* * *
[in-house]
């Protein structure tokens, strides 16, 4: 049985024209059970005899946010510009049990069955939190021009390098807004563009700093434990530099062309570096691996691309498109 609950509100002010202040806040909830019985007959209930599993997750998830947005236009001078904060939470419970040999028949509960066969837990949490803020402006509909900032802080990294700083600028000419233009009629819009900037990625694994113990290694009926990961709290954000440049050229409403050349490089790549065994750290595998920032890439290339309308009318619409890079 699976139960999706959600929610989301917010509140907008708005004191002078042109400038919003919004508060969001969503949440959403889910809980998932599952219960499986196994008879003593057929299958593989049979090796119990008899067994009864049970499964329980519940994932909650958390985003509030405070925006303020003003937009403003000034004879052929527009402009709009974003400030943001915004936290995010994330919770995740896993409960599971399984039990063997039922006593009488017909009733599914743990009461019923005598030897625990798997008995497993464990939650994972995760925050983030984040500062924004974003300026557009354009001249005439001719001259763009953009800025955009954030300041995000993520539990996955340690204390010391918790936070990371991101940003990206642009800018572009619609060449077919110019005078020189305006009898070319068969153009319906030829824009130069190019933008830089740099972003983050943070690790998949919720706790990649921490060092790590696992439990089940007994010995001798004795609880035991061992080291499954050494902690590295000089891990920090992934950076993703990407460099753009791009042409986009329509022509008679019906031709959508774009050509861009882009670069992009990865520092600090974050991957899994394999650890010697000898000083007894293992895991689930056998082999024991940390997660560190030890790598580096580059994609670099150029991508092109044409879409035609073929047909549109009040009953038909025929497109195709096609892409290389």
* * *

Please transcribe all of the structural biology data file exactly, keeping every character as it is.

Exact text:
[in-house]
């Protein structure tokens, strides 16, 4: 049985024209059970005899946010510009049990069955939190021009390098807004563009700093434990530099062309570096691996691309498109 609950509100002010202040806040909830019985007959209930599993997750998830947005236009001078904060939470419970040999028949509960066969837990949490803020402006509909900032802080990294700083600028000419233009009629819009900037990625694994113990290694009926990961709290954000440049050229409403050349490089790549065994750290595998920032890439290339309308009318619409890079 699976139960999706959600929610989301917010509140907008708005004191002078042109400038919003919004508060969001969503949440959403889910809980998932599952219960499986196994008879003593057929299958593989049979090796119990008899067994009864049970499964329980519940994932909650958390985003509030405070925006303020003003937009403003000034004879052929527009402009709009974003400030943001915004936290995010994330919770995740896993409960599971399984039990063997039922006593009488017909009733599914743990009461019923005598030897625990798997008995497993464990939650994972995760925050983030984040500062924004974003300026557009354009001249005439001719001259763009953009800025955009954030300041995000993520539990996955340690204390010391918790936070990371991101940003990206642009800018572009619609060449077919110019005078020189305006009898070319068969153009319906030829824009130069190019933008830089740099972003983050943070690790998949919720706790990649921490060092790590696992439990089940007994010995001798004795609880035991061992080291499954050494902690590295000089891990920090992934950076993703990407460099753009791009042409986009329509022509008679019906031709959508774009050509861009882009670069992009990865520092600090974050991957899994394999650890010697000898000083007894293992895991689930056998082999024991940390997660560190030890790598580096580059994609670099150029991508092109044409879409035609073929047909549109009040009953038909025929497109195709096609892409290389």